FDA, JUST SAY NO: WHY USING BETA-AGONIST DRUGS IN ANIMALS FOR CONSUMPTION REQUIRES NEW FDA REGULATIONS
In 1999, the Food and Drug Administration (FDA) approved a beta-agonist drug commonly known as ractopamine. Meat producers use ractopamine to accelerate weight gain and promote leanness in pigs, cattle, and turkeys. Today, over 160 countries either restrict or completely ban the use of ractopamine. However, the United States (U.S.) and 25 other countries still permit its use. Most countries have banned or restricted ractopamine due to animal or human health concerns. Many of these countries took a precautionary approach in reviewing the drug because studies have insufficiently demonstrated the drug’s safety. Yet, the FDA fails to adopt a precautionary approach in approving animal drugs, which is highly problematic and concerning for meat consumers, animal welfare advocates, environmentalists, and others alike. Even more concerning is that ractopamine is not the only non-essential, beta-agonist drug on the market. The FDA recently approved a drug known as Experior, which purports to reduce ammonia in cows. Although this may sound like a good, environmentally conscious idea, its known and unknown risks substantially outweigh any benefits. Overall, the U.S. must proceed with caution when approving drugs that are non-essential, non-therapeutic, and only serve some other—likely economic—purpose.
This Note argues that the current approval process for beta-agonist drugs is insufficient to protect animal welfare, the environment, and human health. Part I outlines the current regulatory structure for animal drugs, describes various types of animal drugs, and briefly introduces prior and current legal challenges to beta-agonist drugs. Part II illustrates how the current regulatory scheme fails to protect animal and human health through an analysis of those legal challenges. Then, Part III dives into the various ways the FDA could promulgate rules to better safeguard animal welfare, the environment, and human health. Finally, Part IV discusses how these new rules could restore consumer confidence in the FDA’s decisions.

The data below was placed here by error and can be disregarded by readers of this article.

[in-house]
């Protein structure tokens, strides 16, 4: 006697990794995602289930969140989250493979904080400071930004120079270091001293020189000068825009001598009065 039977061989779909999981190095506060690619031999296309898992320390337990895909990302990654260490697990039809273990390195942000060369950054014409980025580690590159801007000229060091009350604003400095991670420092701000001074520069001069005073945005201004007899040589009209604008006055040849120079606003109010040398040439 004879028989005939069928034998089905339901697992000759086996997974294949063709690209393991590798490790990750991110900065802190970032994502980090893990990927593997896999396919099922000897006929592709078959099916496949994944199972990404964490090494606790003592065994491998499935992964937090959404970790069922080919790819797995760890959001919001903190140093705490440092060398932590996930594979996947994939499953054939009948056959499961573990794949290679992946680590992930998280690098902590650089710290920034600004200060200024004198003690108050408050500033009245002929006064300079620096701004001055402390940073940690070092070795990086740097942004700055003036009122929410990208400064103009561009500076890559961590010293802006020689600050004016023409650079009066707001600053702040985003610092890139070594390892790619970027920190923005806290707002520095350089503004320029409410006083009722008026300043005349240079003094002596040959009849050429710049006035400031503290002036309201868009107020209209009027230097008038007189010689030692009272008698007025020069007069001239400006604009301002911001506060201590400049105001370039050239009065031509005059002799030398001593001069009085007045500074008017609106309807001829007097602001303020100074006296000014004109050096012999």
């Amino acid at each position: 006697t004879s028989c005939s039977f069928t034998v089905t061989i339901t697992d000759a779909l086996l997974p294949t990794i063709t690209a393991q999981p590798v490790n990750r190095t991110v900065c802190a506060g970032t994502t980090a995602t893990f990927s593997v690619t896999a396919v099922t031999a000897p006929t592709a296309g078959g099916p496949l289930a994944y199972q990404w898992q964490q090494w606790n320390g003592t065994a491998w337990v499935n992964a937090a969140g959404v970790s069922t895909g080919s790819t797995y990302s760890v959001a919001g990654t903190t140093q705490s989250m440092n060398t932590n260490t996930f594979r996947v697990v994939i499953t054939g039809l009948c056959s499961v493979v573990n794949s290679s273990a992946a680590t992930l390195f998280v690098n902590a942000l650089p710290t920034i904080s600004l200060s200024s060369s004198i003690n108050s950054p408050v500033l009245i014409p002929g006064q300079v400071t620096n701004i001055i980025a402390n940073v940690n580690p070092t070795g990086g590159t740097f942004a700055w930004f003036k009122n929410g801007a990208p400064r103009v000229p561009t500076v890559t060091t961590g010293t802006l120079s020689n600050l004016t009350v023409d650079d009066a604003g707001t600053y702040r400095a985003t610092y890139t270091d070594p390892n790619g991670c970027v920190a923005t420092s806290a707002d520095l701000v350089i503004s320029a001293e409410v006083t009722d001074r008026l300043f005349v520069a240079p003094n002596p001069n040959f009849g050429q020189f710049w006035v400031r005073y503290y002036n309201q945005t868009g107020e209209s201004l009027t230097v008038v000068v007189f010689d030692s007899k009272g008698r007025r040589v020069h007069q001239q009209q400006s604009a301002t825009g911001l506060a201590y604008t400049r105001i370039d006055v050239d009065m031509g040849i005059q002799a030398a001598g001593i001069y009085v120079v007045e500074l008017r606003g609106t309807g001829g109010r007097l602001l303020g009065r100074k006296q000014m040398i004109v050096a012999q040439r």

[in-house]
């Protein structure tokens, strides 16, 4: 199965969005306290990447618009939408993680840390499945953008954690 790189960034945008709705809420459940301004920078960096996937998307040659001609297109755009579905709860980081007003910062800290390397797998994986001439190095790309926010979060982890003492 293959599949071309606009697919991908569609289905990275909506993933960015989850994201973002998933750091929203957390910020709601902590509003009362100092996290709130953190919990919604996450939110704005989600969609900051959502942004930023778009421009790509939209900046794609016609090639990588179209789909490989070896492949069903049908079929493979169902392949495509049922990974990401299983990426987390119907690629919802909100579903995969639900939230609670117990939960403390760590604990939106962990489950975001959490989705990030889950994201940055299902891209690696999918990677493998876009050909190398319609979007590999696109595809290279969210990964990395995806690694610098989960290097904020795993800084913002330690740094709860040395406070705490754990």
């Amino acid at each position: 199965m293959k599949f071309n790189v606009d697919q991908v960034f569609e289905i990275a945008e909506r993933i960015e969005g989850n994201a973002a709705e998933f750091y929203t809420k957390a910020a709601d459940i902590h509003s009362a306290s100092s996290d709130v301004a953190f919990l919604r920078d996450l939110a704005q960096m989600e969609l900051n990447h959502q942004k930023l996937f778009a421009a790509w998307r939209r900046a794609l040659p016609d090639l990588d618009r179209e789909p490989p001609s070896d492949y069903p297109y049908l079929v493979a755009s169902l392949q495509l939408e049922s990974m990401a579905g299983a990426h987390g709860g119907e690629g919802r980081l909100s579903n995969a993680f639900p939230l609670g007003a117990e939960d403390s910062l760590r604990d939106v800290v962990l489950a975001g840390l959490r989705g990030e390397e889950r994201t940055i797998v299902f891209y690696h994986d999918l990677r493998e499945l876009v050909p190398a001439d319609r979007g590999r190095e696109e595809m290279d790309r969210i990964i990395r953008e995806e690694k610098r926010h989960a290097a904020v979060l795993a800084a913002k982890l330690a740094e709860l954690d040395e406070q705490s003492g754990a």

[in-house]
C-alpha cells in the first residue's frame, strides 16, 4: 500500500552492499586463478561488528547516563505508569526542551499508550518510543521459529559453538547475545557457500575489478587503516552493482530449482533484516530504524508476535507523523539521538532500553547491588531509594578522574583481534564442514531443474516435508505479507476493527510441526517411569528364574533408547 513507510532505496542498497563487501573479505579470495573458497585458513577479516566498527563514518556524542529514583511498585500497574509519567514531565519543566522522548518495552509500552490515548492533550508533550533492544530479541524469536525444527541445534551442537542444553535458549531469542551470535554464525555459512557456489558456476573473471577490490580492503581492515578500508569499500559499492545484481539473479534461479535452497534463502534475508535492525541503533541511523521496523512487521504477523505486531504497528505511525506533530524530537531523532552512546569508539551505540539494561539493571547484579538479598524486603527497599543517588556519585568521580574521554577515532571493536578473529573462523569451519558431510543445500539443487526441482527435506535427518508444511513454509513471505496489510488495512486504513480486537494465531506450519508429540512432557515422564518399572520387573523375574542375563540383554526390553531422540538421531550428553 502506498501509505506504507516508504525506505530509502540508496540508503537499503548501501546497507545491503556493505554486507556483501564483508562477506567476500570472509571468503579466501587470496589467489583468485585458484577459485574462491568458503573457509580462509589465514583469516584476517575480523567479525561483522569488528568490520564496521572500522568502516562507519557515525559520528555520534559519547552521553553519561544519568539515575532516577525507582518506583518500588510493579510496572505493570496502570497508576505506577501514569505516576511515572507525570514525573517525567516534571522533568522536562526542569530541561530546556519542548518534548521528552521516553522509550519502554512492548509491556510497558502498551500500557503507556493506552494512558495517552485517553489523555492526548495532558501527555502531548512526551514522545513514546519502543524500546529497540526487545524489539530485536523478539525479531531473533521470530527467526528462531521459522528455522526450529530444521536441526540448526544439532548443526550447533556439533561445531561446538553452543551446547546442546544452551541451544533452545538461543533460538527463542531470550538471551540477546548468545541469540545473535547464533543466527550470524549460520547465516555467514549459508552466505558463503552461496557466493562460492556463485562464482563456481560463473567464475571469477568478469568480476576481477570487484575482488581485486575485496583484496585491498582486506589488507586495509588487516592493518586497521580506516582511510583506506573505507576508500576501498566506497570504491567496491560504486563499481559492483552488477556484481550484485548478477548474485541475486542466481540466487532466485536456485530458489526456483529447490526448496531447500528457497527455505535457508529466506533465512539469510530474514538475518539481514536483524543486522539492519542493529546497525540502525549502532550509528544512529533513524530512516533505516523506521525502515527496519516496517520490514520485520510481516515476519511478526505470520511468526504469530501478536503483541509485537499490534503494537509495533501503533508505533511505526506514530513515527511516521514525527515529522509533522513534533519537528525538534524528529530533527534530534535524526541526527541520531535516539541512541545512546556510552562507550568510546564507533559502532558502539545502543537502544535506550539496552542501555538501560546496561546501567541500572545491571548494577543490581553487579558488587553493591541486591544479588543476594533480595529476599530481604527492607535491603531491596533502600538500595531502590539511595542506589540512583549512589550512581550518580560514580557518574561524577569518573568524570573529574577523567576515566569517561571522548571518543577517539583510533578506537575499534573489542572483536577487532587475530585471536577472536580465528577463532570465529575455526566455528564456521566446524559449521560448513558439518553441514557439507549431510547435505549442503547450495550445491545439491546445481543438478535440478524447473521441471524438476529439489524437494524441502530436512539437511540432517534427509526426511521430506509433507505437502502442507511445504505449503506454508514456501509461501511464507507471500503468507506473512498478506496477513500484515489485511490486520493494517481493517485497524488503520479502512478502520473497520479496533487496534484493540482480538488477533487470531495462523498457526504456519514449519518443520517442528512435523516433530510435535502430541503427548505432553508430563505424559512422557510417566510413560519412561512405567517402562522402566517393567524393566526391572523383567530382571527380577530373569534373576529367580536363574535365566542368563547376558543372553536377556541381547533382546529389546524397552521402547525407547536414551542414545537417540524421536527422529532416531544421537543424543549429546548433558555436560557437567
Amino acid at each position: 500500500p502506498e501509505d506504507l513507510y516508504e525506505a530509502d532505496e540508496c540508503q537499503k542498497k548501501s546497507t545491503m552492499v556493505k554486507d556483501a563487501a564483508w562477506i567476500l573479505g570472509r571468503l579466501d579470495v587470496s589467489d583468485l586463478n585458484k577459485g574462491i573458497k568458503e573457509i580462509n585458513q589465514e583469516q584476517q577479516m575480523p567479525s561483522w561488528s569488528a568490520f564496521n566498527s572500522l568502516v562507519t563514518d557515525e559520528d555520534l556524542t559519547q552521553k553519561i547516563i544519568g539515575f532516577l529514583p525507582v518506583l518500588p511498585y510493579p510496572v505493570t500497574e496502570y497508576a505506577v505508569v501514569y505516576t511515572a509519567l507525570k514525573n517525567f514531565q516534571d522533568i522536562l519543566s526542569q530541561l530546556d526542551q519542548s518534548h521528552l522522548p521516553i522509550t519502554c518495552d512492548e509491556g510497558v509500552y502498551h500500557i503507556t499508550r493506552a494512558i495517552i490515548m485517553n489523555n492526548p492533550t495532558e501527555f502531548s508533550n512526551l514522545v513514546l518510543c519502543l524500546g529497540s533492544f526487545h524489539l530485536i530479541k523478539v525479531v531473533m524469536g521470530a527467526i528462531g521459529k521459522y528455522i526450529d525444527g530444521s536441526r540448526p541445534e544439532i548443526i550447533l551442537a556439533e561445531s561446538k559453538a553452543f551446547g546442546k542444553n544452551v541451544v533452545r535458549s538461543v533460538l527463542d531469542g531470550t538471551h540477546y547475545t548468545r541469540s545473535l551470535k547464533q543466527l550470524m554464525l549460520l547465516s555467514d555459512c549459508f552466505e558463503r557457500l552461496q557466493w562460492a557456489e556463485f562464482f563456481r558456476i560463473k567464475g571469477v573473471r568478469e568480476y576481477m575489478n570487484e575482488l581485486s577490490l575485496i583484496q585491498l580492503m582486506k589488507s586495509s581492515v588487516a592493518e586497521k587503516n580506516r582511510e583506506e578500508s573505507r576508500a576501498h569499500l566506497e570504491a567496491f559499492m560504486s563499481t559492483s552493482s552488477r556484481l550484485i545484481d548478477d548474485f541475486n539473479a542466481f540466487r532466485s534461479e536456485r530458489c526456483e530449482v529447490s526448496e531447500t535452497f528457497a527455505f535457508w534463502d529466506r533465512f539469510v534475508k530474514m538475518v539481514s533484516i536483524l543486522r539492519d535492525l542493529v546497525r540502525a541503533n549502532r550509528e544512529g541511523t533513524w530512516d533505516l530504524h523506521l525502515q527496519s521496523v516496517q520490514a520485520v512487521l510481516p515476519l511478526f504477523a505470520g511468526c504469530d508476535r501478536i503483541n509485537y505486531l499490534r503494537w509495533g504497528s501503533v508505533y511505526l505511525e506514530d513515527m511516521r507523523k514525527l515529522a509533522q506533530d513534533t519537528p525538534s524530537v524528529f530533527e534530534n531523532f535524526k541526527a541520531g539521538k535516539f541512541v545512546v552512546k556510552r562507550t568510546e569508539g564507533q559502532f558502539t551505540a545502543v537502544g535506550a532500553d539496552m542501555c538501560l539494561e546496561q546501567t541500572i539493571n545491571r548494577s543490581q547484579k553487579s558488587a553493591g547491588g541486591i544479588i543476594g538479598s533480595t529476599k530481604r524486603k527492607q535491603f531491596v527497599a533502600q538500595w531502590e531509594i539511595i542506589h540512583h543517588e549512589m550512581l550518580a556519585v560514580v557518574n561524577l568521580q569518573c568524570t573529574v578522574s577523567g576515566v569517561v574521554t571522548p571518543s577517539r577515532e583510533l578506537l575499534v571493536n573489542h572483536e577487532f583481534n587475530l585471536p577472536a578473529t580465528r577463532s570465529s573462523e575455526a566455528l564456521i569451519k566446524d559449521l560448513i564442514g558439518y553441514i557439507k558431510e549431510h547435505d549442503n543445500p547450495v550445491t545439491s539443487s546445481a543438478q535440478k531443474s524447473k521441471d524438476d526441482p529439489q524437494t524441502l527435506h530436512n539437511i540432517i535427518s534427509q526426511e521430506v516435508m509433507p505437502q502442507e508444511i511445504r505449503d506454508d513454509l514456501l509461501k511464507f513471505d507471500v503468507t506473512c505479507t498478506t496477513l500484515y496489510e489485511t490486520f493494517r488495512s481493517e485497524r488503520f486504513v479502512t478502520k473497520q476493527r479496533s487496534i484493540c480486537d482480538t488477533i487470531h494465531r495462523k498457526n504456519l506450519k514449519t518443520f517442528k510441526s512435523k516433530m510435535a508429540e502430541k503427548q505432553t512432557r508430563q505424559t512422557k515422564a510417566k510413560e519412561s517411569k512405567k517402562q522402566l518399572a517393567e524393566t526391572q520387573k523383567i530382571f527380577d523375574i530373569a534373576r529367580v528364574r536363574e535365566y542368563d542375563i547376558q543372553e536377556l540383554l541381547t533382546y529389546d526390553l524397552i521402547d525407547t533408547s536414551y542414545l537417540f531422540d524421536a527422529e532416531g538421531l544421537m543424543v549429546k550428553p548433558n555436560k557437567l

Lindsay Chichester et al., Beta-agonists: What are they and should I be concerned?, Univ. Nebraska-Lincoln, https://newsroom.unl.edu/announce/beef/2563/14863 (last visited May 18, 2021).
 Food Safety Fact Sheet: Ractopamine Factsheet, Ctr. for Food Safety (2013) [hereinafter Factsheet], https://www.centerforfoodsafety.org/files/ractopamine_factsheet_02211.pdf.
 Delcianna Winders, Why are U.S. Factory Farms Feeding Animals A Drug Banned in Most Countries?, Million Dollar Vegan (Mar. 10, 2020) [hereinafter Banned Animal Dug], https://www.milliondollarvegan.com/why-are-u-s-factory-farms-feeding-animals-a-drug-banned-in-most-countries/.
 Factsheet, supra note 3.
 Susan A. Schneider, Beyond the Food We Eat: Animal Drugs in Livestock Production, 25 Duke Env’t. L. & Pol’y F. 227, 255–61 (2015) [hereinafter Beyond Food].
 FDA in Brief: FDA Approves First Animal Drug that Reduces Gas Emissions from an Animal or its Waste, U.S. Food & Drug Admin. (Nov. 6, 2018), [hereinafter FDA in Brief], https://www.fda.gov/news-events/fda-brief/fda-brief-fda-approves-first-animal-drug-reduces-gas-emissions-animal-or-its-waste.
 Complaint at ¶¶ 1–14, Animal Legal Def. Fund v. Azar, No. 03-703 (N.D. Cal. June 4, 2020); see FDA Approves Experior for Reduction of Ammonia Gas Released from Beef Cattle Waste, U.S. Food & Drug Admin. (Nov. 6, 2018), https://www.fda.gov/animal-veterinary/cvm-updates/fda-approves-experior-reduction-ammonia-gas-released-beef-cattle-waste#:~:text=The%20U.S.%20Food%20and%20Drug,by%2Dproduct%20of%20their%20waste (explaining how ammonia gas emissions contribute to atmospheric haze and noxious orders, which can irritate the eyes, nose, and throat in humans and animals. In addition, ammonia gases contribute to eutrophication, which leads to algae blooms).